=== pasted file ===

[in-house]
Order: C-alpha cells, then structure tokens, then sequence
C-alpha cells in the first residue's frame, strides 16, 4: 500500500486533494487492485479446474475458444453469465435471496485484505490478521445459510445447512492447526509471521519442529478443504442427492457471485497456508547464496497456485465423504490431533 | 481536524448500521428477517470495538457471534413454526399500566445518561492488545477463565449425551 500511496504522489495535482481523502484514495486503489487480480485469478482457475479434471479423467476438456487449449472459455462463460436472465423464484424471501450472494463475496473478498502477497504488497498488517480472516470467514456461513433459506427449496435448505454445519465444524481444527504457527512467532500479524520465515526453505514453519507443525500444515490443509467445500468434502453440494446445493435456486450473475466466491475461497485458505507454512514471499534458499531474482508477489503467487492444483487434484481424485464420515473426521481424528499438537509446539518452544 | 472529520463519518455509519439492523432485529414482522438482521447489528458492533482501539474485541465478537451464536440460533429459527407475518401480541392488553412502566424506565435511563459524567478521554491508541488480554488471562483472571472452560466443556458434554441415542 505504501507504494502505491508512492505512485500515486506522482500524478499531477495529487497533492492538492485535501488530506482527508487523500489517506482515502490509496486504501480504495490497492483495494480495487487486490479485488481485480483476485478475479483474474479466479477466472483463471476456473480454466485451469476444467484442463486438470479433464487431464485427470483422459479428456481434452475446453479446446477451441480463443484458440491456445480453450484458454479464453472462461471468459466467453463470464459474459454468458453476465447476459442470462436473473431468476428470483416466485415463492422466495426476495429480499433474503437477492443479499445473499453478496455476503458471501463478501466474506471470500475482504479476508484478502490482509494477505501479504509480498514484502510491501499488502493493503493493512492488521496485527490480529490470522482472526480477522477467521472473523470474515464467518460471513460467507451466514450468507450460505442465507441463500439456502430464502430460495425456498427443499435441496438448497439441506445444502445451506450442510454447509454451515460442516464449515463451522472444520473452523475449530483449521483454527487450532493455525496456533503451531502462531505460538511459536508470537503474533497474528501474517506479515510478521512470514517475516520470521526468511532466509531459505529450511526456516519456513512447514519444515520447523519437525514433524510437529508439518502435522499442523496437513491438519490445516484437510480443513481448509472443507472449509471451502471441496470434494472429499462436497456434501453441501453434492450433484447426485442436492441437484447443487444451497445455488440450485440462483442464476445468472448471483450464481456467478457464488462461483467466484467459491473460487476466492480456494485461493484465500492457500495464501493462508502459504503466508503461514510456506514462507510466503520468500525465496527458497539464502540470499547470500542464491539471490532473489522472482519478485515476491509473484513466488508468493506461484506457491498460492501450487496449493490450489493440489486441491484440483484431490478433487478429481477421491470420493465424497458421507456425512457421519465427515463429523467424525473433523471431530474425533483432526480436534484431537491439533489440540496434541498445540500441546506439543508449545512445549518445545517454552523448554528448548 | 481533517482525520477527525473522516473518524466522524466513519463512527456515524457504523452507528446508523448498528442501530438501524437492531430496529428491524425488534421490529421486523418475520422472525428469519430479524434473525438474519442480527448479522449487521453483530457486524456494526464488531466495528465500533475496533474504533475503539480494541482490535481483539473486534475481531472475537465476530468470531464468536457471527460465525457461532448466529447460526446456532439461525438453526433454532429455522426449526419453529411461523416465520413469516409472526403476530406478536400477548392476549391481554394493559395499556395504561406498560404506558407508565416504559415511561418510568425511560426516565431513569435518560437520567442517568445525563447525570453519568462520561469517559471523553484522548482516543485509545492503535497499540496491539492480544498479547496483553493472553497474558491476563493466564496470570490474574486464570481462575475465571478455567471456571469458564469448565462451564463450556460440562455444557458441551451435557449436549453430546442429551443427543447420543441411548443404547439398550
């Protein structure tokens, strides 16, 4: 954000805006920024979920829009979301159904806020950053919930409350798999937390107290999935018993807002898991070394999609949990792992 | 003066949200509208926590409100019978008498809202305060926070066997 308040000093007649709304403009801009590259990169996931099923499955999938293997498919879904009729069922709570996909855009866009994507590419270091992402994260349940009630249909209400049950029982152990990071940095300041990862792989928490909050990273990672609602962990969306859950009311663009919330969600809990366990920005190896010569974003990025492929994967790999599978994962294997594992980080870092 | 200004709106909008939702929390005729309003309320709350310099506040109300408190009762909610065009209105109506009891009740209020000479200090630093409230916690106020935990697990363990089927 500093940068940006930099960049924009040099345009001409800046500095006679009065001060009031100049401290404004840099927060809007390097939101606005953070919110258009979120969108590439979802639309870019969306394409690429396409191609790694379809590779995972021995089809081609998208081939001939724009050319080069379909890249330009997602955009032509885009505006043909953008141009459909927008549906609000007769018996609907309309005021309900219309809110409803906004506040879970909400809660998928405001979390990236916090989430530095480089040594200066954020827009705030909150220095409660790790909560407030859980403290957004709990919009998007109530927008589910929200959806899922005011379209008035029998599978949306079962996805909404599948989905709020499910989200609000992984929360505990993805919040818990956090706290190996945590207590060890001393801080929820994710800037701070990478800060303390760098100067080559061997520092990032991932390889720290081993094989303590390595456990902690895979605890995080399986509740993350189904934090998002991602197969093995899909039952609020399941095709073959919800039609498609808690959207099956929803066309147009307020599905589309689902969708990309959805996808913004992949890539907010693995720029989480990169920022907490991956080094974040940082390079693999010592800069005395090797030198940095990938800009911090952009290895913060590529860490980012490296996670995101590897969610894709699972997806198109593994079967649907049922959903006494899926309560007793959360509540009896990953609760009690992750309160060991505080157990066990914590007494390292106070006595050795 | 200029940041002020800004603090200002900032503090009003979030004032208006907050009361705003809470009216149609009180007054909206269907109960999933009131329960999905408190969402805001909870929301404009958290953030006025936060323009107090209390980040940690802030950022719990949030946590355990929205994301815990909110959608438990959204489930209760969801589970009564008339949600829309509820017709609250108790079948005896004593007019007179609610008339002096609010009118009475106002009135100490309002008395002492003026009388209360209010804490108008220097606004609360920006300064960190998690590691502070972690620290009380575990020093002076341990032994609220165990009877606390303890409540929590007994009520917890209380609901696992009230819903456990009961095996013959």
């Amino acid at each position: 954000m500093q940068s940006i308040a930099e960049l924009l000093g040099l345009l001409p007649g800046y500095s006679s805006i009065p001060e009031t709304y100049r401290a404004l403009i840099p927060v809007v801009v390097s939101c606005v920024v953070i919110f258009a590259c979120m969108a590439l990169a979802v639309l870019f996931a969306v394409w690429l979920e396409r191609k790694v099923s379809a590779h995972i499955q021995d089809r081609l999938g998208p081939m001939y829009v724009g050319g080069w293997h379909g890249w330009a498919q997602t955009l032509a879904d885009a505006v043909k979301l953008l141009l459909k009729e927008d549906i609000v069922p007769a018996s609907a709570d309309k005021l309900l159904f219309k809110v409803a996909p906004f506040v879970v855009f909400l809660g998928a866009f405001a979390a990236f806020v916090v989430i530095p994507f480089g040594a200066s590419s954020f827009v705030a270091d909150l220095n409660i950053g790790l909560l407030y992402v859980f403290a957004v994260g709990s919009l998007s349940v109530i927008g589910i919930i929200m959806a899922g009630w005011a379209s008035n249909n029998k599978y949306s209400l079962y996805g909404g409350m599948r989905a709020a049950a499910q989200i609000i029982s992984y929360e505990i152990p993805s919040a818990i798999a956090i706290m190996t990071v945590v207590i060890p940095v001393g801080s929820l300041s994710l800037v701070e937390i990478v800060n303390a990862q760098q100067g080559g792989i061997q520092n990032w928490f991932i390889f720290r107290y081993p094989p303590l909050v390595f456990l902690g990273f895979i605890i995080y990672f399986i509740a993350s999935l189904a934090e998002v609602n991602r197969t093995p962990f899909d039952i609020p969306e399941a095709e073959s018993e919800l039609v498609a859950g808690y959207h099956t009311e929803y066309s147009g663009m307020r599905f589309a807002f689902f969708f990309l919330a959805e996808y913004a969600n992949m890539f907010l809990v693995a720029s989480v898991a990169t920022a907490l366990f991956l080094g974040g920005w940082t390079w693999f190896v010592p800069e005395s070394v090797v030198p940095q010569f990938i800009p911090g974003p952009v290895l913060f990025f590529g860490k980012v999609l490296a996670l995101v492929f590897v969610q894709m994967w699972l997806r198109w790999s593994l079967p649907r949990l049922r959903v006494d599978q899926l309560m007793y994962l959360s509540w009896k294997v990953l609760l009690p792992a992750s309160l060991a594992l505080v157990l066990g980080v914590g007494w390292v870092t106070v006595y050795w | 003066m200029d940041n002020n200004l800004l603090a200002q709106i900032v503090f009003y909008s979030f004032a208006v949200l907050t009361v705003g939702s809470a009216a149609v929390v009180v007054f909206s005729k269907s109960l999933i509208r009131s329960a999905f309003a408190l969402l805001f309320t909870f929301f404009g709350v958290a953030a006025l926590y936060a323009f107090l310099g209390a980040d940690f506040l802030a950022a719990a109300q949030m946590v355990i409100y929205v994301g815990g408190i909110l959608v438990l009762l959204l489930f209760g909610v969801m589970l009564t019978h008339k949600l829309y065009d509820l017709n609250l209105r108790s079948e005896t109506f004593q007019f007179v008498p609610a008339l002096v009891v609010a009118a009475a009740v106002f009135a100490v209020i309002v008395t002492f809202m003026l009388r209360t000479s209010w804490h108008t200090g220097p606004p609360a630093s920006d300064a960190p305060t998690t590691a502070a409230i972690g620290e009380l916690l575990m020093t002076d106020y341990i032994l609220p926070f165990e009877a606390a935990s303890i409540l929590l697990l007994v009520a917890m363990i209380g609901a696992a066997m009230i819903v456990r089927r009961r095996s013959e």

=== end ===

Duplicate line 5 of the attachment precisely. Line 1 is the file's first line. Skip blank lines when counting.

């Amino acid at each position: 954000m500093q940068s940006i308040a930099e960049l924009l000093g040099l345009l001409p007649g800046y500095s006679s805006i009065p001060e009031t709304y100049r401290a404004l403009i840099p927060v809007v801009v390097s939101c606005v920024v953070i919110f258009a590259c979120m969108a590439l990169a979802v639309l870019f996931a969306v394409w690429l979920e396409r191609k790694v099923s379809a590779h995972i499955q021995d089809r081609l999938g998208p081939m001939y829009v724009g050319g080069w293997h379909g890249w330009a498919q997602t955009l032509a879904d885009a505006v043909k979301l953008l141009l459909k009729e927008d549906i609000v069922p007769a018996s609907a709570d309309k005021l309900l159904f219309k809110v409803a996909p906004f506040v879970v855009f909400l809660g998928a866009f405001a979390a990236f806020v916090v989430i530095p994507f480089g040594a200066s590419s954020f827009v705030a270091d909150l220095n409660i950053g790790l909560l407030y992402v859980f403290a957004v994260g709990s919009l998007s349940v109530i927008g589910i919930i929200m959806a899922g009630w005011a379209s008035n249909n029998k599978y949306s209400l079962y996805g909404g409350m599948r989905a709020a049950a499910q989200i609000i029982s992984y929360e505990i152990p993805s919040a818990i798999a956090i706290m190996t990071v945590v207590i060890p940095v001393g801080s929820l300041s994710l800037v701070e937390i990478v800060n303390a990862q760098q100067g080559g792989i061997q520092n990032w928490f991932i390889f720290r107290y081993p094989p303590l909050v390595f456990l902690g990273f895979i605890i995080y990672f399986i509740a993350s999935l189904a934090e998002v609602n991602r197969t093995p962990f899909d039952i609020p969306e399941a095709e073959s018993e919800l039609v498609a859950g808690y959207h099956t009311e929803y066309s147009g663009m307020r599905f589309a807002f689902f969708f990309l919330a959805e996808y913004a969600n992949m890539f907010l809990v693995a720029s989480v898991a990169t920022a907490l366990f991956l080094g974040g920005w940082t390079w693999f190896v010592p800069e005395s070394v090797v030198p940095q010569f990938i800009p911090g974003p952009v290895l913060f990025f590529g860490k980012v999609l490296a996670l995101v492929f590897v969610q894709m994967w699972l997806r198109w790999s593994l079967p649907r949990l049922r959903v006494d599978q899926l309560m007793y994962l959360s509540w009896k294997v990953l609760l009690p792992a992750s309160l060991a594992l505080v157990l066990g980080v914590g007494w390292v870092t106070v006595y050795w | 003066m200029d940041n002020n200004l800004l603090a200002q709106i900032v503090f009003y909008s979030f004032a208006v949200l907050t009361v705003g939702s809470a009216a149609v929390v009180v007054f909206s005729k269907s109960l999933i509208r009131s329960a999905f309003a408190l969402l805001f309320t909870f929301f404009g709350v958290a953030a006025l926590y936060a323009f107090l310099g209390a980040d940690f506040l802030a950022a719990a109300q949030m946590v355990i409100y929205v994301g815990g408190i909110l959608v438990l009762l959204l489930f209760g909610v969801m589970l009564t019978h008339k949600l829309y065009d509820l017709n609250l209105r108790s079948e005896t109506f004593q007019f007179v008498p609610a008339l002096v009891v609010a009118a009475a009740v106002f009135a100490v209020i309002v008395t002492f809202m003026l009388r209360t000479s209010w804490h108008t200090g220097p606004p609360a630093s920006d300064a960190p305060t998690t590691a502070a409230i972690g620290e009380l916690l575990m020093t002076d106020y341990i032994l609220p926070f165990e009877a606390a935990s303890i409540l929590l697990l007994v009520a917890m363990i209380g609901a696992a066997m009230i819903v456990r089927r009961r095996s013959e």